Now although I was careful not to smear APOM on Mr Bonkers' person, I did ask him to sniff it on my wrist versus Byredo's Gypsy Water, which came in the same swap package. Of the two he preferred Gypsy Water: "That one is better because I can't really smell it."

Another thing to mention is that I am off early next week again on a Bonkers Road Trip - lasting nearly a month(!) - and covering similar ground (France, Germany, Switzerland), though I will be driving in an even bigger loop this time. There are plans afoot for a reunion of that redoubtable and cosmopolitan bunch dubbed by Wordbird: "Ladies Of Switzerland (Resident Or Visiting)", and Maurice the Mini has had new brake discs and two new tyres fitted in preparation for the long road ahead.

All of which means that I shall have to sign off from the blog for a few weeks, but any adventures from the trip - sniffing-related or otherwise - will be fully documented on my return.

And I shall of course be taking my sample of APOM Pour Femme along with me in my travelling packs of samples - for after all, like the world of perfume as a whole, it is a piece of me now...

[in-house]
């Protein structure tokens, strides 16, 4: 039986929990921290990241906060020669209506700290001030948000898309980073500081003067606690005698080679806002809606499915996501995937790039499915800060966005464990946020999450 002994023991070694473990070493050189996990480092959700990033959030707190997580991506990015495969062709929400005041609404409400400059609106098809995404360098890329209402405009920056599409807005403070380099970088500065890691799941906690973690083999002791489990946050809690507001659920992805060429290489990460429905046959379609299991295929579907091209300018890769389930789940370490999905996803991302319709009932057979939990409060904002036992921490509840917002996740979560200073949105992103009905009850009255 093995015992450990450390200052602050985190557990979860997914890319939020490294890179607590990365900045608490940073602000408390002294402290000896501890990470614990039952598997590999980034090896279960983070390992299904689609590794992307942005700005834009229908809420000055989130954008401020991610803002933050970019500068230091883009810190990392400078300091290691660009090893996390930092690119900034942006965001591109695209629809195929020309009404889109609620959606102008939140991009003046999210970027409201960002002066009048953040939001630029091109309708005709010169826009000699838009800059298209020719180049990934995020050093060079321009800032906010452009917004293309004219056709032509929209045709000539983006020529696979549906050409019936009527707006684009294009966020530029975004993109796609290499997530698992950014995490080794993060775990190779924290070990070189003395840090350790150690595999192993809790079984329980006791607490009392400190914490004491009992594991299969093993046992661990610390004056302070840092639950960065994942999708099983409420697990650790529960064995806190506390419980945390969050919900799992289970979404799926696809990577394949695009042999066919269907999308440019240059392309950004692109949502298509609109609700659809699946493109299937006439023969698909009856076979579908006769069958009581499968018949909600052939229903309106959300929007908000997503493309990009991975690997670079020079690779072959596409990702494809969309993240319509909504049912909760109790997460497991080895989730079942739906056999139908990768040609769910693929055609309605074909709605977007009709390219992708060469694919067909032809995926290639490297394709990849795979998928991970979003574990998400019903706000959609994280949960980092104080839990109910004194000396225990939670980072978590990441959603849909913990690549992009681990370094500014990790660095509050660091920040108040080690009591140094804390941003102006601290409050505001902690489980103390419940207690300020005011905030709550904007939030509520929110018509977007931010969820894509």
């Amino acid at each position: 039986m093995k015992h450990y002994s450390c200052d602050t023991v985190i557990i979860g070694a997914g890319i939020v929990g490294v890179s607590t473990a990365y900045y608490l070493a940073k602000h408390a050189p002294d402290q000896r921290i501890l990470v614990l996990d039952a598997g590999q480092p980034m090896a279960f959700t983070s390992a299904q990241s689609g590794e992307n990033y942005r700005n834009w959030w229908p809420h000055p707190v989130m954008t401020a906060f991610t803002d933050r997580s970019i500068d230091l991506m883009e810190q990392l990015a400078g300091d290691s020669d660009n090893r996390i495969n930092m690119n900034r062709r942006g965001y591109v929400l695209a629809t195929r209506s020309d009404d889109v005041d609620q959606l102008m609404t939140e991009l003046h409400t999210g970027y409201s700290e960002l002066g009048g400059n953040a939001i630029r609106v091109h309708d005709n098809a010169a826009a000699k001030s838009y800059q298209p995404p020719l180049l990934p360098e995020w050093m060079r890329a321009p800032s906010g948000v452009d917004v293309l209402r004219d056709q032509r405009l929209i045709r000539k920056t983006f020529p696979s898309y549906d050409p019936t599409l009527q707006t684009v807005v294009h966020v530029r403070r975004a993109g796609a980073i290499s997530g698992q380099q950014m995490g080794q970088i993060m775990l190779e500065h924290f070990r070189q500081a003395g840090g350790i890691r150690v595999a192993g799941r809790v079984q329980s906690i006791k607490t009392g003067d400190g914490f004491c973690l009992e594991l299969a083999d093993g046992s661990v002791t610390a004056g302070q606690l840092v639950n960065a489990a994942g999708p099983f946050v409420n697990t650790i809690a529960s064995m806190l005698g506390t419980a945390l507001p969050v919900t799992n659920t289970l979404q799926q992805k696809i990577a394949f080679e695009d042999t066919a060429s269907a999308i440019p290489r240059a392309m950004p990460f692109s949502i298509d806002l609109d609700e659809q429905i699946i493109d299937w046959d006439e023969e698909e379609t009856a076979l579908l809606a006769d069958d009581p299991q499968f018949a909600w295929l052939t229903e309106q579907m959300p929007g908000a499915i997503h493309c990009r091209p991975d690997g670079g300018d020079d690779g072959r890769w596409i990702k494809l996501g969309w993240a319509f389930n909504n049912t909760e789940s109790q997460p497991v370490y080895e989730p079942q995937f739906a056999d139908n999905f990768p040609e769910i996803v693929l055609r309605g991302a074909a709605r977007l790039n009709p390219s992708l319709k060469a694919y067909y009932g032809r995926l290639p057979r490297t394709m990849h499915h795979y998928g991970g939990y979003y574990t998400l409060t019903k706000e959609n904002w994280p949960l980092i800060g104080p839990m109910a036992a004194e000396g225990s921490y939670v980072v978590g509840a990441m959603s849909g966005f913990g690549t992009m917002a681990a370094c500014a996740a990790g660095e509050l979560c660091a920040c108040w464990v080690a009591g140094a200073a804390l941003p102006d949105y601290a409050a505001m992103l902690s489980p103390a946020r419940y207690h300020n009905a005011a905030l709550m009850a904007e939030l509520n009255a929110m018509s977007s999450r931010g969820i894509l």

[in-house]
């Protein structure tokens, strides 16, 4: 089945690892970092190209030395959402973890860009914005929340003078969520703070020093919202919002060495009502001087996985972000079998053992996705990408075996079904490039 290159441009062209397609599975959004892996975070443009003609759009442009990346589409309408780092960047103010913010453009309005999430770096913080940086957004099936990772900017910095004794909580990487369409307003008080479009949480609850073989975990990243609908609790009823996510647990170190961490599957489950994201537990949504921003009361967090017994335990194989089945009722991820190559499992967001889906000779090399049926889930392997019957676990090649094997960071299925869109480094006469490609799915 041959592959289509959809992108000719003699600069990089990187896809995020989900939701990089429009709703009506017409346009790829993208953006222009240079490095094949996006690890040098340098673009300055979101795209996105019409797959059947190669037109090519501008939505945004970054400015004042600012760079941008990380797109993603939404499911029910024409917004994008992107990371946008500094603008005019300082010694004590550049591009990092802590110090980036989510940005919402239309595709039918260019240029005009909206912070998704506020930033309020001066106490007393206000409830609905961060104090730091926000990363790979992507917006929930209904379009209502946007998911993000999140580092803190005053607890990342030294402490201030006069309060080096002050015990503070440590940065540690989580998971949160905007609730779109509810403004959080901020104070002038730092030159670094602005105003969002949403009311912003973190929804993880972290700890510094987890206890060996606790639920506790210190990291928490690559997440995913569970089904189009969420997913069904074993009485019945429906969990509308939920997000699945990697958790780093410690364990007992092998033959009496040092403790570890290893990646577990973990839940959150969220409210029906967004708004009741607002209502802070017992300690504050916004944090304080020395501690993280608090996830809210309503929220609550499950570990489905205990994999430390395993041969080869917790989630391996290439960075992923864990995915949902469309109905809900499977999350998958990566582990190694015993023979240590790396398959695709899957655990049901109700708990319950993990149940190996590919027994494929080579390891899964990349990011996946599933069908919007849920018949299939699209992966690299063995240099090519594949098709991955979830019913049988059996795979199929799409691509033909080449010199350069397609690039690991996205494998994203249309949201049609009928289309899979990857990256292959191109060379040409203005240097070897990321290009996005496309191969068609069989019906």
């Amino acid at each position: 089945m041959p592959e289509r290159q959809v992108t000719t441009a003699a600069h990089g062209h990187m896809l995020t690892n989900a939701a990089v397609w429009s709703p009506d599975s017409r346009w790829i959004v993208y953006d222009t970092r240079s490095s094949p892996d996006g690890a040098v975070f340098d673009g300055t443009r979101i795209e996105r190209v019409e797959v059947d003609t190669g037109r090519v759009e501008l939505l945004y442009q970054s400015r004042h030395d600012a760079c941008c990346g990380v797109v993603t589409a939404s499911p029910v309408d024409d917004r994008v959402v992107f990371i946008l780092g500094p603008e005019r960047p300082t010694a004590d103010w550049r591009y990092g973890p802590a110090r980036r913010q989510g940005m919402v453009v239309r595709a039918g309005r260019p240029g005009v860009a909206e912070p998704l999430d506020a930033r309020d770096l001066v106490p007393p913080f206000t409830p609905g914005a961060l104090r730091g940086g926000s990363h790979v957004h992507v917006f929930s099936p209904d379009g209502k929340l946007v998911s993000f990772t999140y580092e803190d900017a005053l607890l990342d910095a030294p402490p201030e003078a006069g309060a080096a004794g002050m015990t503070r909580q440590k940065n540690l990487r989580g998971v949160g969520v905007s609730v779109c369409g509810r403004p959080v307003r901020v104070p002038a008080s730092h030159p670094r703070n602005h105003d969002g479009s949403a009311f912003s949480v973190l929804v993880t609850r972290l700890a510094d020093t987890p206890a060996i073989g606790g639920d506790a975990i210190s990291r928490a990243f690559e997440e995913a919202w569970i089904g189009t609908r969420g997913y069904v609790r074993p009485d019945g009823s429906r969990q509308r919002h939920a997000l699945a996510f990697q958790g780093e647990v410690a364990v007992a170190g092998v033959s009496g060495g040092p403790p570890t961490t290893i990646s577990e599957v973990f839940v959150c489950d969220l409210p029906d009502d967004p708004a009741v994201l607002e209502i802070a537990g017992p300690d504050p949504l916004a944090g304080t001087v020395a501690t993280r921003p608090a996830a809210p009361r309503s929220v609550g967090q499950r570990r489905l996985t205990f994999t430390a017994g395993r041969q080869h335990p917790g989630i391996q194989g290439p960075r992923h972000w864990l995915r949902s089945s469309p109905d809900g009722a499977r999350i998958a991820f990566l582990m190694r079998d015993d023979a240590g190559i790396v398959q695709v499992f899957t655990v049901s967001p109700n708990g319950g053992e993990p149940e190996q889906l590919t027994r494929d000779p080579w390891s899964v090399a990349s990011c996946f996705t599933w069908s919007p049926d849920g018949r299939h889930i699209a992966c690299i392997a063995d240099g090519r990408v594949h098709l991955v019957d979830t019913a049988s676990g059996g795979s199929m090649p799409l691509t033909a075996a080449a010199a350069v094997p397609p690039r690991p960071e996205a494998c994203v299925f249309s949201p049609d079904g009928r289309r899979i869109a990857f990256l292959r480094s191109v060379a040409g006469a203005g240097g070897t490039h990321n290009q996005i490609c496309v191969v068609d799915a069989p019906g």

Tuesday 18 May 2010

Tai Chi And The "Great Fist" Of Mortality

I know this is supposed to be a blog about perfume, and mostly it is, but just occasionally a "secular" snippet appeals to me on account of its superlative bonkersness, and so it is with this recent article in my local paper:


"Stafford residents over the age of 50 are being invited to join Staffordshire's Older People's Partnership Board for an information session on May 17th.
It will cover learning courses available from the University of the Third Age, computer courses for the over 50s, the benefits of Tai Chi to prevent falls, and Staffordshire's preparations for the London 2012 Olympics."